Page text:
Advise from a fellow NJ Surf Dad: Do not put your boy on an over sized and over foamed board. He will learn bad techniques that will last a lifetime. Better to keep him riding that beater board quite frankly. If you think he is ready for a proper hard board I suggest you build or get him a properly proportioned short board that is no more than a couple inches longer than he is tall.
I would take a close look at the Channel Islands Grom Series boards and build something similar. I will warn you that making a grom sized board is far more difficult than building an adult size board. Take that from someone who's built a lot of grom size boards over the past 10 years. https://www.cisurfboards.com/grom-series/
Just my humble two cents as the father of 3 children one of whom I made the mistake of starting on what amounted to a mini-mal.
Pro-tek safety fins. always, for any kid board. Nothing will put them off surfing like a fin cut.
My third design didn't land far off from the channel island design. Just a hair shorter, thicker and wider, at 19L vice their 15L 4'8". He will be under 45 lbs next summer, so if you think I could stand to go lighter still, it does look pretty thick.
I think I would approach this in one of two ways.
A. Study kneeboard shapes and you just may find something that could be adapted to your son's size and weight.
B. Find a fun board or egg shape in the 7'" to 7'-6" range and size it down to the 5' range.
In either case make the board something that can catch waves easily. Wave count is more important at your son's stage of ability than being able to rip like Slater.
Kids adapt much more quickly than us older folks. Give the kid a board that might be a challenging shape for you to ride and guess what.....a kid will adapt and learn to ride it quickly. Put the kid on a oversized canoe for the sake of being able to boost wave count and the kid can get away with any sort of bad technique when popping up or riding because the canoe lets them, get away with it. Now is when technique is learned and becomes ingrained for life. Now is also when the child can adapt and learn quickly to pop up and ride a shortboard properly.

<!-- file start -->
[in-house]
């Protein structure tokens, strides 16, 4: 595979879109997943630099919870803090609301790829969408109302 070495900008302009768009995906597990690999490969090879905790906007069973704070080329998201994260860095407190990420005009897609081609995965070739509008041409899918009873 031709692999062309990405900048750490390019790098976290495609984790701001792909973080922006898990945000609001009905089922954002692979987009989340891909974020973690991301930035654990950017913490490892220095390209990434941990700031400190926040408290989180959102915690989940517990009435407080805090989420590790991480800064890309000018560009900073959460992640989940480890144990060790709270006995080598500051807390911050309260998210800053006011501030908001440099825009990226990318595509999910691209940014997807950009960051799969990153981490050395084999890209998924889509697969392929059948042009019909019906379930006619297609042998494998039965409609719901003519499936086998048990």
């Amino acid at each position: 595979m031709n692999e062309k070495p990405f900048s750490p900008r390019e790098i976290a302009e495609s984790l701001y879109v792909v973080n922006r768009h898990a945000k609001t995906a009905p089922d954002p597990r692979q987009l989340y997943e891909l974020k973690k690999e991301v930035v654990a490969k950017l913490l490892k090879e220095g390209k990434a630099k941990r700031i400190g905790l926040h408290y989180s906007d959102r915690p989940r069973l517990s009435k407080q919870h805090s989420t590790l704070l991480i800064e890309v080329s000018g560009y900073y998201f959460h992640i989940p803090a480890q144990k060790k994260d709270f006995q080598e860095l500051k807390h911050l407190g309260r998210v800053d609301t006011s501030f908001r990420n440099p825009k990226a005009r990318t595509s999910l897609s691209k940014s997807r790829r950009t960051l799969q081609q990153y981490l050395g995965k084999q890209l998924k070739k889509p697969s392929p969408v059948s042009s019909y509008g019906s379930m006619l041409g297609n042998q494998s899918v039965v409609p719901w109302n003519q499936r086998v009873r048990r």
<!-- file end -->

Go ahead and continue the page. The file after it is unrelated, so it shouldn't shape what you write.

Right, but what if your kid is so small that every board you have or could be purchased is an oversized canoe? In that case, what would the perfect learner board be if you were shaping one? What shape and volume? That's my dilemma. Right now, based on input here, I have a 4'6, 16", 2", at 17L in a slightly narrower and shorter McCoy nugget shape.
It's all about the ride. The "oversized canoe" will give him stability and confidence. Let's not forget he is a 5 year old. I'd save the rip and slash for later.
The rip and slash will come later. The thing is if the kid becomes a knee dragger at this age he will probably always be a knee dragger. Just based on my experience the child will best learn to pop up properly if the board requires it. Beware the board that lets the grom crawl to his feet and get away with it.
This young lad that my son surfs with rides a 4'2
Here is a shot when he was younger. Not sure what the dims were on this board. At that stage his dad was still pushing him into waves. He is the tiniest kid I've seen who could really surf. He's a seasoned vet now at 8.